EXAMPLES 1 3-19 A reformate whose hydrocarbon components are as noted in col. 1 of table 3 was reacted over the catalyst mixtures as defined in table 1 at about 400 p.s.i.g. and a hydrogen/hydrocarbon ratio of about 51/1 and at a liquid hourly space velocity of about 2.0.
The reaction products were collected in a heated dropout pot at 400 p.s.i.g. and the lighter products condensed in a two stage condenser where the liquid was collected at ambient temperature and the vapors passed through a reflux condenser maintained at about 20 to -l8C. The liquids were combined, weighed and analyzed with a chromatograph prior to being analyzed for research octane number. Table 1 shows a liquid yield summary and table 2 shows the conversions of normal and monosubstituted hydrocarbons. As illustrated by examples l5 and 19, a mixture of 20% by weight of type A reforming catalyst combined with type B catalyst extends the octane ceiling for a 92 ON mid-continent reformate at a temperature of 900F from 99.8 ON (research octane without lead addition) for type B catalyst to 104.9 ON (again research octane without lead.)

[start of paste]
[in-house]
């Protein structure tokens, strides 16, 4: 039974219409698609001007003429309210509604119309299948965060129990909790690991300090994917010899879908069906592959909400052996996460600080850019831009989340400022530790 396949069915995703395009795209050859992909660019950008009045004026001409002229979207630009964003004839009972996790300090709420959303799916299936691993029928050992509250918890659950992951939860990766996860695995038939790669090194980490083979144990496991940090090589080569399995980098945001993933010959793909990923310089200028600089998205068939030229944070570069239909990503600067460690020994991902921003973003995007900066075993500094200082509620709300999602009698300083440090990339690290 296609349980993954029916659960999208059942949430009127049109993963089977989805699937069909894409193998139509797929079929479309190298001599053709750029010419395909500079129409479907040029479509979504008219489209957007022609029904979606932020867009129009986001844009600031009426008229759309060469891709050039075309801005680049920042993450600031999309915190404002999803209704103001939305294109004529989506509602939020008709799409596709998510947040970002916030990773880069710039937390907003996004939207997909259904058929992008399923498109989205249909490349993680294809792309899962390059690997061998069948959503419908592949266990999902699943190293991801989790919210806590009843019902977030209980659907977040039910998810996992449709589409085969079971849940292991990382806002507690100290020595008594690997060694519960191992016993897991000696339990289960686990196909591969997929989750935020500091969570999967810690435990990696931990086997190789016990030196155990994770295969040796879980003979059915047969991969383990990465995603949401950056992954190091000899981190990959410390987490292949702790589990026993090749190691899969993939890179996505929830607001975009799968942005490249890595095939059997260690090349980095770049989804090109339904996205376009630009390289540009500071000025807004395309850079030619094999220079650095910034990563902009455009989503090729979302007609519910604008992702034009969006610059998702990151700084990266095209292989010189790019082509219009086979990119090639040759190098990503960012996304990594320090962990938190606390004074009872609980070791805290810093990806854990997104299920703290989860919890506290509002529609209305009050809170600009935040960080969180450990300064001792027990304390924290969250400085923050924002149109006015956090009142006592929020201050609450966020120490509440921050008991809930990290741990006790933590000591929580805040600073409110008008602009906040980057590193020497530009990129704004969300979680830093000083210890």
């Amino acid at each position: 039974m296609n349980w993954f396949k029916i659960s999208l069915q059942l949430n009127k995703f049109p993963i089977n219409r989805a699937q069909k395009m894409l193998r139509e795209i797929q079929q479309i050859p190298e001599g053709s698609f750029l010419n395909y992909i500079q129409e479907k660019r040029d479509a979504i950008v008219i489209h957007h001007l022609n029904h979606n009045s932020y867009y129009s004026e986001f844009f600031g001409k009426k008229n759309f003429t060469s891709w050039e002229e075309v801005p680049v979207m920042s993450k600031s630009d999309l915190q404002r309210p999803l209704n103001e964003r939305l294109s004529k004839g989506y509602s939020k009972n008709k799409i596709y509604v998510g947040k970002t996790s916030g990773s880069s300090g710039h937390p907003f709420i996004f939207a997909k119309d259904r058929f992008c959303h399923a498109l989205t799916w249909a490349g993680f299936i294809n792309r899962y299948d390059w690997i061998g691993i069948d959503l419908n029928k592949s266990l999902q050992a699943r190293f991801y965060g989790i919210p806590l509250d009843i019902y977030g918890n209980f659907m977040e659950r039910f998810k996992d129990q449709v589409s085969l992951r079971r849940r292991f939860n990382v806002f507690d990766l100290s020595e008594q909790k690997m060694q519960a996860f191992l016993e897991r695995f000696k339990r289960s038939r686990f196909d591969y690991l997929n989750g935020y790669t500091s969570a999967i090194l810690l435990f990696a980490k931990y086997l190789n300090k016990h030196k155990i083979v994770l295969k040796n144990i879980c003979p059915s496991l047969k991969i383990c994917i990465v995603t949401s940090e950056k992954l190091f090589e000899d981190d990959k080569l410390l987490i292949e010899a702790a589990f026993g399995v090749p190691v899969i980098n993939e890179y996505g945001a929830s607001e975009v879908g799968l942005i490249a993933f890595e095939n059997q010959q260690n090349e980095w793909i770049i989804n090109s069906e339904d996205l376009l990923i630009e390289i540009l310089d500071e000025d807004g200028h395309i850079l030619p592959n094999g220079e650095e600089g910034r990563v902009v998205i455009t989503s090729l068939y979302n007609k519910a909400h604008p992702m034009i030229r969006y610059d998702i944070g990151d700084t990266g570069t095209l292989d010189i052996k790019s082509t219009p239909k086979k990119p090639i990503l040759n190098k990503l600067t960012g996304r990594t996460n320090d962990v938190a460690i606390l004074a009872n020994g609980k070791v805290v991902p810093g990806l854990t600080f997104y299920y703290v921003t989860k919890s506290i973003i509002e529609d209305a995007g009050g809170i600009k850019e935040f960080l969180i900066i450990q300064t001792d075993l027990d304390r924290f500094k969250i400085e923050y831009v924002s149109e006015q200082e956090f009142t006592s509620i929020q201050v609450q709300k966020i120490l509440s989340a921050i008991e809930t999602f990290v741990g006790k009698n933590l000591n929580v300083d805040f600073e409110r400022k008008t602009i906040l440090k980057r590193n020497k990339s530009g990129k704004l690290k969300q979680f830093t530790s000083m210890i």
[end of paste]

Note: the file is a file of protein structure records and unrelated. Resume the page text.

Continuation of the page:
Comparing the conversion of normal and monosubstituted hydrocarbons as shown in table 2, it is noted that the present conversion favors maximum octane number'improvement (mono-C conversion mono-C conversion mono-C conversion) and is shown at higher temperatures and increasing concentration of type A reforming catalyst.
TABLE I LIQUID YIELD SUMMARY EXAMPLE NO. 13 14 15 l6 17 18 19 100% TYPE B 5% TYPE A 20% TYPE A 95% TYPE B TYPE B Temperature 700F 800F 900F 800F 900F 800F 900F Product C yield. \'01. 94.3 86.2 82.5 81.8 74.8 81.4 67.9 ON, R-H) 94.6 98.1 99.8 99.0 102.3 99.1 104.9 (C +C- )/(C;,+C .053 .115 .526 .147 .512 .125 .325
TABLE 2 CONVERSIONS OF NORMAL AND MONO-SUBSTITUTED HYDROCARBONS EXAMPLE NO. 13 14 15 16 17 18 19 Reaction Temperature 700F 800F 900F 800F 900F 800F 900F Conversion of (wt.% in feed) n-octane (1.14) 10.6 62.2 100. 98.2 100. 96.6 99.7 n-heptane (2.94) 45.6 91.5 100. 100. 100. 99.3 99.3 n-hexane (4.34) 41.5 95.0 100. 100. 99.5 99.1 98.6 n-pentane (4.20) 63.1 72.6 95.0 90.0 99.0 76.9 93.1 2MH & 3MH (6.34) 12.5 32.5 20.0 68.3 2MP 8L 3MP (6.97) 12.1 32.0 15.9 51.9 isopentane (4.40) 0.0 6.8 3.0 13.9 other hydrocarbons (69.17) 0.0 1.3 2 7 2.5 3.3 3.3 10.2 total normals monosub. cracked total crack products 1.0 .83 .77 .81 .82 .79 .70 Total C yield 5.7 14.6 17.2 18.1 21.9 18.9 30.4